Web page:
The Real Estate Institute of Australia and SQM Research have released a report showing the number of homes available to buy in Australia has fallen to 2.5 percent, down from 4.5 percent in 2008.
The report suggests that taxes on purchasing homes, such as stamp duty, is making buying a home more difficult for Aussies.
The number of available homes is considerably lower in major capitals and cities of Australia, as opposed to more regional areas.
Figures in the report show that stamp duty in Australia has increased from 3.2 percent of the price of a home in 2011, to 4.2 percent of the price of a home in 2021.
“We aren’t saying this is the whole reason, but this does seem to be a leading contributor,” says founder of SQM Research and author of the report, property analyst Louis Christopher.
However, Mr Christopher notes that the percentage of listings in 2008 may also have been impacted by the global financial crisis, which would’ve seen an increase in people listing their homes for sale out of fear of financial harm or loss.
The report also suggests that the current low level of listings are related to extended lockdown situations in Victoria and New South Wales.
“There has definitely been a stamp duty bracket creep,” Mr Christopher says.
“We think that has increased the overall transfer cost, and we believe that would be a fairly significant disincentive to move house.”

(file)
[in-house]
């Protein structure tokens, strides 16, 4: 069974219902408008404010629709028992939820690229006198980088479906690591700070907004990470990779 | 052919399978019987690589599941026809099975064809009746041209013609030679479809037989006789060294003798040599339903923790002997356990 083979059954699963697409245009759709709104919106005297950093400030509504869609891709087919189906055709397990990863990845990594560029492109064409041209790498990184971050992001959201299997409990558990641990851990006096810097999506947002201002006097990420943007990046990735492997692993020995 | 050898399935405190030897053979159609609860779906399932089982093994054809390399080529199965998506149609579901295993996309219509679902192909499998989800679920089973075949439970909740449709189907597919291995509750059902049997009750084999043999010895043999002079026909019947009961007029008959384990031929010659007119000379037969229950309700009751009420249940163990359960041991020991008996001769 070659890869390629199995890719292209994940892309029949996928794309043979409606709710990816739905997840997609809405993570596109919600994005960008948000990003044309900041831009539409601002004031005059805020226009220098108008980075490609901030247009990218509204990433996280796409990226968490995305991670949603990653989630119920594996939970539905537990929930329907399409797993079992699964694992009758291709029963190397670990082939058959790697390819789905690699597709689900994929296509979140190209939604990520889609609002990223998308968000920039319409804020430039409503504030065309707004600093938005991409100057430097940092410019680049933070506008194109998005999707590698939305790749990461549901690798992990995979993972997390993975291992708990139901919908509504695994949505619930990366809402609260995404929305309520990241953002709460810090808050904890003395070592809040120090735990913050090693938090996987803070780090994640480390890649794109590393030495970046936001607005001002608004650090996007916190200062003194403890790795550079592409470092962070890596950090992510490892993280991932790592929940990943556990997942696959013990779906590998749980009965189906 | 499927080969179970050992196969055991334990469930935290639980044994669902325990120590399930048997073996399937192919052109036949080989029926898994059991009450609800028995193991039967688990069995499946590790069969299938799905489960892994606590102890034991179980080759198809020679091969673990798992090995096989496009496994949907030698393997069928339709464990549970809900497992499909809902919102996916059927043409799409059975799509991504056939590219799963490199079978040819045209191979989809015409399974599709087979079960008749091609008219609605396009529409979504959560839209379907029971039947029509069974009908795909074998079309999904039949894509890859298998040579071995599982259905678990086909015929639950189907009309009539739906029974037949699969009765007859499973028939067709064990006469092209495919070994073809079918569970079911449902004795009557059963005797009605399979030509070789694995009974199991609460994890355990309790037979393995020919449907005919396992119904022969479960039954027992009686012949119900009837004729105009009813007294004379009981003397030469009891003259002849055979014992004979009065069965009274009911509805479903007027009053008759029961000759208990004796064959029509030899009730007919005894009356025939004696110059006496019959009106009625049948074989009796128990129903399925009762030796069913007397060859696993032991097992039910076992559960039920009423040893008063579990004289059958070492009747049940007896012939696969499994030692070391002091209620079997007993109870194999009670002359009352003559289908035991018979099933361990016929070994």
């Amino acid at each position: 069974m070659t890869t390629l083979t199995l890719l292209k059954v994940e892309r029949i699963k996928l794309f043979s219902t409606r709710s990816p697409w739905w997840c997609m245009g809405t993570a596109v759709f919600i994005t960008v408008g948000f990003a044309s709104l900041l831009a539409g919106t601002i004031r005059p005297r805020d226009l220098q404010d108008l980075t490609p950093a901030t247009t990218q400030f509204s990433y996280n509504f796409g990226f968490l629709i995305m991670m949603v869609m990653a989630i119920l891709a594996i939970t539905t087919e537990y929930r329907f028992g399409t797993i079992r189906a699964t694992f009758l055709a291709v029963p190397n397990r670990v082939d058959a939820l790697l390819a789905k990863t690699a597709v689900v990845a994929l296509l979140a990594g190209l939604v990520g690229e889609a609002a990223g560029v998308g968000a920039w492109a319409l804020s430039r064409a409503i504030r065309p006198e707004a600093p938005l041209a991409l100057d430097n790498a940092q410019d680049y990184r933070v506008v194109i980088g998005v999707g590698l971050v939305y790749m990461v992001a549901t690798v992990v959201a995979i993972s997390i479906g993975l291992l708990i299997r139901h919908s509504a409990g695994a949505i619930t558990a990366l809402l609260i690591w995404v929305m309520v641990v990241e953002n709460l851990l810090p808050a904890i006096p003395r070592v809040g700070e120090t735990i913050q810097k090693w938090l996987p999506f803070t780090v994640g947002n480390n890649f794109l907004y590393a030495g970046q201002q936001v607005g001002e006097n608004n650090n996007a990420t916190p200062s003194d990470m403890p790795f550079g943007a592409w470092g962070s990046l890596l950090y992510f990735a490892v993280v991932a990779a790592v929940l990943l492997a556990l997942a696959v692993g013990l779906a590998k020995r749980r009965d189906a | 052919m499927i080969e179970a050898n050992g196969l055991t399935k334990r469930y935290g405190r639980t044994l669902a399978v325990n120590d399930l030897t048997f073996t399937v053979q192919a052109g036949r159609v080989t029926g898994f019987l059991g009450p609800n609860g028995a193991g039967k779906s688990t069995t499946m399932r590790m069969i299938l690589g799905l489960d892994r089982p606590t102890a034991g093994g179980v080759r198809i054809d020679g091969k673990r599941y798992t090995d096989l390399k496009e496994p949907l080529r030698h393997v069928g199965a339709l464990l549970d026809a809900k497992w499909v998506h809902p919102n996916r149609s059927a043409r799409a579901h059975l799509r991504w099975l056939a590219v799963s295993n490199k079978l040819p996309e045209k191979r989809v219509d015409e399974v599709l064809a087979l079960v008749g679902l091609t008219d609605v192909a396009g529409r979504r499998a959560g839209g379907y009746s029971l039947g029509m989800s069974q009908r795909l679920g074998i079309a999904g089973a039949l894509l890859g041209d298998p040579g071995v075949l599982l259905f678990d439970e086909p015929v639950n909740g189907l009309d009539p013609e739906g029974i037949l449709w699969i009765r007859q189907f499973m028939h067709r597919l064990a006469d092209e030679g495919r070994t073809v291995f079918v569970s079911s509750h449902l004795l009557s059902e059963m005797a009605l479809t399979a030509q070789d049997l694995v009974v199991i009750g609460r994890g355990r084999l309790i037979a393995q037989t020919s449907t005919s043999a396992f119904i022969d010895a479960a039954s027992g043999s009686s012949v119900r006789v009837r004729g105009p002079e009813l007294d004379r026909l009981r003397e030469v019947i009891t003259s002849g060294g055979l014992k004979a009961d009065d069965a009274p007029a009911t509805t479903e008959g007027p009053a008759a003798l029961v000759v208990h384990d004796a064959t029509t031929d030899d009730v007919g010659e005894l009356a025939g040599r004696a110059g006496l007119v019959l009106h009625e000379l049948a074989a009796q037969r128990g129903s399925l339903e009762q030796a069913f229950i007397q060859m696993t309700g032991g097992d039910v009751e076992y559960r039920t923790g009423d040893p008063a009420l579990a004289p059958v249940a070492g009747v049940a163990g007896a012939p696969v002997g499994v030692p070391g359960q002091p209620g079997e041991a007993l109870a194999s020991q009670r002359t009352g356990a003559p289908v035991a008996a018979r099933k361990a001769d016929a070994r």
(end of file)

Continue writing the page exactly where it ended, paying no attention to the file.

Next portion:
Even more concerning is that overall property numbers in Australia have increased significantly. In 2008, there were approximately 8.6 million properties in total, but recent estimates suggest that this number is now 9.6 million.
“We are at risk that over the medium term, listings could go even lower from here,” Mr Christopher said.
“Unless we see a whole range of changes that are needed to address affordability.”
Stamp duty percentages paid for houses in Melbourne currently make up 5.4 percent of the value of the house, up from 4.3 percent in 2012. Stamp duty on units in the city also increased from 4.2 percent of the value of the unit in 2012, to 5.2 percent in 2021.
Adrian Kelly, the president of the Real Estate Institute of Australia, is calling on state and federal governments to find an alternative to rising stamp duty fees to increase housing affordability.
Other options include an annual land tax, which is supported by the Real Estate Institute of Australia and has also been recommended by the federal government’s Productivity Commission. However, the annual tax on land and homes has been met with disapproval on behalf of pensioners and retirees who may not be able to afford the yearly fee.
“All of the premiers have got to get their heads together and come up with something better than we have got now — particularly for the first-home buyers,” says Mr Kelly.
Statistics provided by Deloitte Access Economics was included in the report, suggesting that abolishing stamp duty would result in an initial 30 percent sales increase, which would then increase to 60 percent over three years.